The eminent architect W. G. Clark has called the American Folk Art Museum building the most beautiful in New York. Designed by Tod Williams and Billie Tsien Architects it was completed in 2001.
Sheathed in bronze, the eight-level sliver of a building more than holds its own against the black glass behemoth to its right. On this block of megaliths, the human scale of the AMFA building offers a welcome visual respite. Its clifflike surface, which is pockmarked and mottled and looks both ancient and modern, presents a dynamic pattern of intersecting planes. A clever use of recessing creates a strong line bisecting the façade that culminates in a dramatic slanted V at the top, which expresses upward and downward movement simultaneously. All this dynamism adds lightness to a material that has a pronounced brooding intensity. Strips of glass on either side provide interior light without compromising the sculptural integrity of the façade.
Built by an overly ambitious board at a reputed cost of $32 million, the 30,000-square-foot building, beautiful though it may be, spelled trouble for the museum from the beginning. After years of struggle the institution finally threw in the towel, recently unloading the building to its next-door neighbor, MoMA, and retreating to its former home at 2 Lincoln Square where it pays $1 a year in rent to the Church of Jesus Christ of Latter Day Saints. Talk about a comeuppance.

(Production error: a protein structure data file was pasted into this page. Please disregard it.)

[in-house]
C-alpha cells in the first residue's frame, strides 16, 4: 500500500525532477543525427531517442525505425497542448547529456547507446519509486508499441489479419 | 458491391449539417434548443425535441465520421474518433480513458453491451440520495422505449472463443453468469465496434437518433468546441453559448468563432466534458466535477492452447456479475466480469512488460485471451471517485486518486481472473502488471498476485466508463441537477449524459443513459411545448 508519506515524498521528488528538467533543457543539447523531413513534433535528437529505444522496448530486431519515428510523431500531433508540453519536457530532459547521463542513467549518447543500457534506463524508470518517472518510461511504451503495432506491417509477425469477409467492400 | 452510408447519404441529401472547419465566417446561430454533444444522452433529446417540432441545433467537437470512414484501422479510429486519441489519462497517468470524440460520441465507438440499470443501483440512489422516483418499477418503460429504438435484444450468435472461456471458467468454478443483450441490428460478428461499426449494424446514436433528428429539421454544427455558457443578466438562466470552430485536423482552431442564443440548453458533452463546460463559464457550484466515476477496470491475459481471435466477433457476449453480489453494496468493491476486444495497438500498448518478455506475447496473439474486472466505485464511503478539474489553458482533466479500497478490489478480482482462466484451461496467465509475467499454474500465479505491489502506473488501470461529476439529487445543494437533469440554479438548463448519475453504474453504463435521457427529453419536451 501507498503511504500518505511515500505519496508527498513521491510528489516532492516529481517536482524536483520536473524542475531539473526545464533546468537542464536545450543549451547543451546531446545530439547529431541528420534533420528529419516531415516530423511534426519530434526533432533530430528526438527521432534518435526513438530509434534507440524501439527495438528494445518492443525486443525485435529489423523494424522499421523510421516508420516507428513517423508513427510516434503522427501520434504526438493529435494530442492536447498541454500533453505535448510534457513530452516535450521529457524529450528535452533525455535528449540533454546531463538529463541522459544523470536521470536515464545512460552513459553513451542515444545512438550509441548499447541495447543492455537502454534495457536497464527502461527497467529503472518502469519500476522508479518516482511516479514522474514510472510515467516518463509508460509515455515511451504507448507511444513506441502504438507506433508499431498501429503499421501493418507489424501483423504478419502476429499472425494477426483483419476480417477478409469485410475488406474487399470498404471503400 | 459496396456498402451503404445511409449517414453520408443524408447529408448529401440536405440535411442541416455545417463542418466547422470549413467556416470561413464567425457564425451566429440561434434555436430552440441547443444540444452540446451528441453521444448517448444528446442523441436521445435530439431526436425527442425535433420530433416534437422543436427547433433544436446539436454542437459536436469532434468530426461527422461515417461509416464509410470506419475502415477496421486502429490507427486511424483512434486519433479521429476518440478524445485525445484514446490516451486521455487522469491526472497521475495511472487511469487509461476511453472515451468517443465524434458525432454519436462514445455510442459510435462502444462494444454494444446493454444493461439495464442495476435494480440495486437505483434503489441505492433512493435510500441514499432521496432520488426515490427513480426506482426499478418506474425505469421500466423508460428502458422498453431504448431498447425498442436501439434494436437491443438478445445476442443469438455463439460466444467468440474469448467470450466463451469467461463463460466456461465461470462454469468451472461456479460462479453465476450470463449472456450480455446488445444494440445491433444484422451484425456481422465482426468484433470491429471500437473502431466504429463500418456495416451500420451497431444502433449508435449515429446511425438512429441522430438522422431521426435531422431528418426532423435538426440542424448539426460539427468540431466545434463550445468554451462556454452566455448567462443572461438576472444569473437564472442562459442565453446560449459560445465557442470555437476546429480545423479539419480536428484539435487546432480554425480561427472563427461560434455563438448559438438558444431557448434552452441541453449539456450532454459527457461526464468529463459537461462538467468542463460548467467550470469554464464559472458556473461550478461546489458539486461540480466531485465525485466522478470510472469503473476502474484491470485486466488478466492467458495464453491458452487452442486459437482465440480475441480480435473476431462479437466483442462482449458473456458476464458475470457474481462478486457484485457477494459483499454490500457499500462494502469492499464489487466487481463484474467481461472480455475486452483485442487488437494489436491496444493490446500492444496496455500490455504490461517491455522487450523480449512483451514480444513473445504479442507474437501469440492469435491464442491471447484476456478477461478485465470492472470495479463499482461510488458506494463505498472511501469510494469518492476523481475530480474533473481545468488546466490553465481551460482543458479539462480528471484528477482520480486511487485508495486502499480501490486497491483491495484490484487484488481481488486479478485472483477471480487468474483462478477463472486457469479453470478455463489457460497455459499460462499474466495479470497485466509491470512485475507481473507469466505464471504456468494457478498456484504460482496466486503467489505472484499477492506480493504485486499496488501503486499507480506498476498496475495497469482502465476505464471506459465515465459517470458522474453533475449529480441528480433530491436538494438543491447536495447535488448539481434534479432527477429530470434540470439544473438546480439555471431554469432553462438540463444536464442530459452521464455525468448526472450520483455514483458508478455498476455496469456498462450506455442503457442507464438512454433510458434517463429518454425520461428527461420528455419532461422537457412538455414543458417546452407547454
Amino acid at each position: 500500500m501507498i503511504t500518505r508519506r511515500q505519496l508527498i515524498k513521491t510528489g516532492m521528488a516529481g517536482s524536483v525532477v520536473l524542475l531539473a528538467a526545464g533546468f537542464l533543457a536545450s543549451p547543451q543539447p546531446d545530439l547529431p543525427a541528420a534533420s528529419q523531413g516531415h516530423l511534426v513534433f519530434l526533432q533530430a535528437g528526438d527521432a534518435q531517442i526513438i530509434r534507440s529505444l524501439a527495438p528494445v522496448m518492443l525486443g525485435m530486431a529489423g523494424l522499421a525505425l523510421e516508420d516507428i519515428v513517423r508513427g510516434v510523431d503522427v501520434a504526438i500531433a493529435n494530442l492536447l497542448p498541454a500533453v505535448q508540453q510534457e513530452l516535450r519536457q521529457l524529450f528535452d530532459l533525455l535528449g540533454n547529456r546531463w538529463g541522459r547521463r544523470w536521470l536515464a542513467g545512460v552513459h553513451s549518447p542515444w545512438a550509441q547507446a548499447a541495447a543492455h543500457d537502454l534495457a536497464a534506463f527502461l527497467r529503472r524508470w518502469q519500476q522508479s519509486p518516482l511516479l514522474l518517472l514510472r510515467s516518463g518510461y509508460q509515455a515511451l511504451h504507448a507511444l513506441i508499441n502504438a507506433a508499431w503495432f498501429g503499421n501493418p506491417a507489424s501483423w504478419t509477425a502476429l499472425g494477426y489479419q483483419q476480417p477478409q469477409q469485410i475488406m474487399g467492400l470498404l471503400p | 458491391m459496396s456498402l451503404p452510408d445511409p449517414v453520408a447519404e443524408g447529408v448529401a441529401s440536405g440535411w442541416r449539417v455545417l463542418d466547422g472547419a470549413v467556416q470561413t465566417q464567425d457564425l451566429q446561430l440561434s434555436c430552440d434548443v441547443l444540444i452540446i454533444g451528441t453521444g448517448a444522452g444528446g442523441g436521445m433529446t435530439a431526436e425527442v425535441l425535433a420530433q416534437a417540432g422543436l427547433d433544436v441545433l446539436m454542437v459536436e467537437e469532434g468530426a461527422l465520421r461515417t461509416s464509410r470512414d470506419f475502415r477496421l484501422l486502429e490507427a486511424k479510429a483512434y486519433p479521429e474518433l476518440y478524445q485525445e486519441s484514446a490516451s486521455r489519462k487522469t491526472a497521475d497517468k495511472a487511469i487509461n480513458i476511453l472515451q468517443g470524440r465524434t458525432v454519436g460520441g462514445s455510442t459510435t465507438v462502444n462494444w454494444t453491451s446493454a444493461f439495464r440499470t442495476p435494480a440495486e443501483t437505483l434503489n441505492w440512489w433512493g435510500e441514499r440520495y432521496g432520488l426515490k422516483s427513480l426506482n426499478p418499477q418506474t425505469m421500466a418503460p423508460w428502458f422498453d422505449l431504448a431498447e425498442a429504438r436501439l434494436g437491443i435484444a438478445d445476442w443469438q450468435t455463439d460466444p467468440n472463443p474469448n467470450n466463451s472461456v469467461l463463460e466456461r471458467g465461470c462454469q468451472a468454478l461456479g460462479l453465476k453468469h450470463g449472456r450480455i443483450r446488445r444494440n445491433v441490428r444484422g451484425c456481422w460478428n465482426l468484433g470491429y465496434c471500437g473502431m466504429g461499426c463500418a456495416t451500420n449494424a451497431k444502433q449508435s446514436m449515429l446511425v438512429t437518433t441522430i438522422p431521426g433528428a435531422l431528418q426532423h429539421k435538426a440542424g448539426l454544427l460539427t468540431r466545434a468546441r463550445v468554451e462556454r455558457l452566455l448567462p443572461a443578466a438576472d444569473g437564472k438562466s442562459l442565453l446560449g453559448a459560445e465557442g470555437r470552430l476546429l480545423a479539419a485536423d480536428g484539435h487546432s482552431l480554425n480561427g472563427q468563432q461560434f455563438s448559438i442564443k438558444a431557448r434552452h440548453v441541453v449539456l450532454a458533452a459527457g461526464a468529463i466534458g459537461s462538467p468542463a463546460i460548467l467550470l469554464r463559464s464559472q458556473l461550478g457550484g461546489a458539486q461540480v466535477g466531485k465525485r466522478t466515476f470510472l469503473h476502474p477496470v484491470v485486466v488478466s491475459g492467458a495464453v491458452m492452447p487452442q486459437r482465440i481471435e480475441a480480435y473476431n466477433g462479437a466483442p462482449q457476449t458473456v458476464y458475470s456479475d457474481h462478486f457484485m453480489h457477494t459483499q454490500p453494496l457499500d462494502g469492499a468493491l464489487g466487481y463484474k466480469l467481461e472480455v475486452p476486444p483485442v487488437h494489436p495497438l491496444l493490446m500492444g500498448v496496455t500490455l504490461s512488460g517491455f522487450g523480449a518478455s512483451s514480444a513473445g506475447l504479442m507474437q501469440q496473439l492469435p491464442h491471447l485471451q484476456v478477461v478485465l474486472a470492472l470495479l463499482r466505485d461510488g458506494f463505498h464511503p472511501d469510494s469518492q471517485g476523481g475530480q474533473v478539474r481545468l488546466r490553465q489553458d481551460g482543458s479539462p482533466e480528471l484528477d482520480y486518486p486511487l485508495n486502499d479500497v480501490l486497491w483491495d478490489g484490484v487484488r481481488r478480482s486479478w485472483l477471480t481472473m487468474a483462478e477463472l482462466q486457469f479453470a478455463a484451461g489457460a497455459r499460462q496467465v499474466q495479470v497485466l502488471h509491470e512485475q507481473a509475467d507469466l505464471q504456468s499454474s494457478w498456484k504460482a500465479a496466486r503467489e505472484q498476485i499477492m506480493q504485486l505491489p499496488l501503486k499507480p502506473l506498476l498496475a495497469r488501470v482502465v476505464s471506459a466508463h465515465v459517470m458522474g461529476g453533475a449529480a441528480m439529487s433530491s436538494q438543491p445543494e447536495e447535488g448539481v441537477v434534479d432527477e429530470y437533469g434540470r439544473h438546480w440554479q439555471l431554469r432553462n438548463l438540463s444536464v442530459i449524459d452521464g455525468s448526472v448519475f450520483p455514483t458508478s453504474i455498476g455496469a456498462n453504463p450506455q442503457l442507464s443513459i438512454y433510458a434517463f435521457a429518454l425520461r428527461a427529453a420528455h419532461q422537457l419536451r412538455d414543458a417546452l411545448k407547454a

Rumors abound that the AMFA building will be razed. Adding fuel to the fire is its location: right smack in the middle of MoMA and an empty lot where a proposed Jean Nouvel high-rise, offering condos as well as galleries for MoMA, is slated to go. But MoMA claims that it intends to use the AMFA building as gallery space. One hopes in its Yoshio Taniguchi-induced fog that it does. Designed specifically to exhibit art and a seminal example of Contemporary architecture to boot, it would make a most fitting location for MoMA’s architecture and design collections and a delightful palate cleanser amid a sea of glass.